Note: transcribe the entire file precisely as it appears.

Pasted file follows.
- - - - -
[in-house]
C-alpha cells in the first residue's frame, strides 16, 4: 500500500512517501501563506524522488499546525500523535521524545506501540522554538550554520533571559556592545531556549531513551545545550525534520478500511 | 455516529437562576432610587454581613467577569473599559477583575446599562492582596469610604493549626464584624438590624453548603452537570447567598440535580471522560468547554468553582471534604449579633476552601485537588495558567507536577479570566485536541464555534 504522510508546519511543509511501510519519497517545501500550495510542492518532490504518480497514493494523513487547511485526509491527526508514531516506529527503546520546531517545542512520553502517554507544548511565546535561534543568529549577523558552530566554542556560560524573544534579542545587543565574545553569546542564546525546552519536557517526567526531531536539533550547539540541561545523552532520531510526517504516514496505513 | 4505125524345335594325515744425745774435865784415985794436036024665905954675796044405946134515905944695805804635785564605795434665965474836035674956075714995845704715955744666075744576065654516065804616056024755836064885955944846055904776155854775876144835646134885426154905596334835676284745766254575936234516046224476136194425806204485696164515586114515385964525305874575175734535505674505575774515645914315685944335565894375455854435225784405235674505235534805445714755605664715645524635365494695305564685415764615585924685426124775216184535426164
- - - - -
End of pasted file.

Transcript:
[in-house]
C-alpha cells in the first residue's frame, strides 16, 4: 500500500512517501501563506524522488499546525500523535521524545506501540522554538550554520533571559556592545531556549531513551545545550525534520478500511 | 455516529437562576432610587454581613467577569473599559477583575446599562492582596469610604493549626464584624438590624453548603452537570447567598440535580471522560468547554468553582471534604449579633476552601485537588495558567507536577479570566485536541464555534 504522510508546519511543509511501510519519497517545501500550495510542492518532490504518480497514493494523513487547511485526509491527526508514531516506529527503546520546531517545542512520553502517554507544548511565546535561534543568529549577523558552530566554542556560560524573544534579542545587543565574545553569546542564546525546552519536557517526567526531531536539533550547539540541561545523552532520531510526517504516514496505513 | 4505125524345335594325515744425745774435865784415985794436036024665905954675796044405946134515905944695805804635785564605795434665965474836035674956075714995845704715955744666075744576065654516065804616056024755836064885955944846055904776155854775876144835646134885426154905596334835676284745766254575936234516046224476136194425806204485696164515586114515385964525305874575175734535505674505575774515645914315685944335565894375455854435225784405235674505235534805445714755605664715645524635365494695305564685415764615585924685426124775216184535426164